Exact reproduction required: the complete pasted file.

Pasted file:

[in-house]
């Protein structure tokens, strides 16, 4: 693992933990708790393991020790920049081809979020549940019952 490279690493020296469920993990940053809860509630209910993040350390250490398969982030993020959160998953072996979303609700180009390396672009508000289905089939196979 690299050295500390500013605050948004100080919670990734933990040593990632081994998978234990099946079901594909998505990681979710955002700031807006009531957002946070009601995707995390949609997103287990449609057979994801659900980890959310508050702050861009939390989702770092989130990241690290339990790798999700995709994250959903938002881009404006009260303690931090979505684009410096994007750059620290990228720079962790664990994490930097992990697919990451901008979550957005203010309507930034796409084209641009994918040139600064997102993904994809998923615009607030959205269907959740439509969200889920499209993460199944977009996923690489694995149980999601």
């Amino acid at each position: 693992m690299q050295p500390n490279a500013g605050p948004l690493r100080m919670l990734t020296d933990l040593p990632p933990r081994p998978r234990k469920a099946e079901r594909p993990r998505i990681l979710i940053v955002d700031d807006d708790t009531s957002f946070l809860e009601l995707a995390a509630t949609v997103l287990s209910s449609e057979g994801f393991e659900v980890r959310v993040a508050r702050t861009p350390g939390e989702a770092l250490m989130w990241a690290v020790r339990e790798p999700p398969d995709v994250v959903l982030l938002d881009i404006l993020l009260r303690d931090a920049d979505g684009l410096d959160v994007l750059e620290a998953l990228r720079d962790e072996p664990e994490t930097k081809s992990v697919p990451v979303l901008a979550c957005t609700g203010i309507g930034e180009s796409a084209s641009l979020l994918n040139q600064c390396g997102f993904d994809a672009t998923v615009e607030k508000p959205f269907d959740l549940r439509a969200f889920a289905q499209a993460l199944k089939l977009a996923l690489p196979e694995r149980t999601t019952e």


[in-house]
């Protein structure tokens, strides 16, 4: 693992933990708790393991020790920049081809979020549940019952 490279690493020296469920993990940053809860509630209910993040350390250490398969982030993020959160998953072996979303609700180009390396672009508000289905089939196979 690299050295500390500013605050948004100080919670990734933990040593990632081994998978234990099946079901594909998505990681979710955002700031807006009531957002946070009601995707995390949609997103287990449609057979994801659900980890959310508050702050861009939390989702770092989130990241690290339990790798999700995709994250959903938002881009404006009260303690931090979505684009410096994007750059620290990228720079962790664990994490930097992990697919990451901008979550957005203010309507930034796409084209641009994918040139600064997102993904994809998923615009607030959205269907959740439509969200889920499209993460199944977009996923690489694995149980999601």
């Amino acid at each position: 693992m690299q050295p500390n490279a500013g605050p948004l690493r100080m919670l990734t020296d933990l040593p990632p933990r081994p998978r234990k469920a099946e079901r594909p993990r998505i990681l979710i940053v955002d700031d807006d708790t009531s957002f946070l809860e009601l995707a995390a509630t949609v997103l287990s209910s449609e057979g994801f393991e659900v980890r959310v993040a508050r702050t861009p350390g939390e989702a770092l250490m989130w990241a690290v020790r339990e790798p999700p398969d995709v994250v959903l982030l938002d881009i404006l993020l009260r303690d931090a920049d979505g684009l410096d959160v994007l750059e620290a998953l990228r720079d962790e072996p664990e994490t930097k081809s992990v697919p990451v979303l901008a979550c957005t609700g203010i309507g930034e180009s796409a084209s641009l979020l994918n040139q600064c390396g997102f993904d994809a672009t998923v615009e607030k508000p959205f269907d959740l549940r439509a969200f889920a289905q499209a993460l199944k089939l977009a996923l690489p196979e694995r149980t999601t019952e």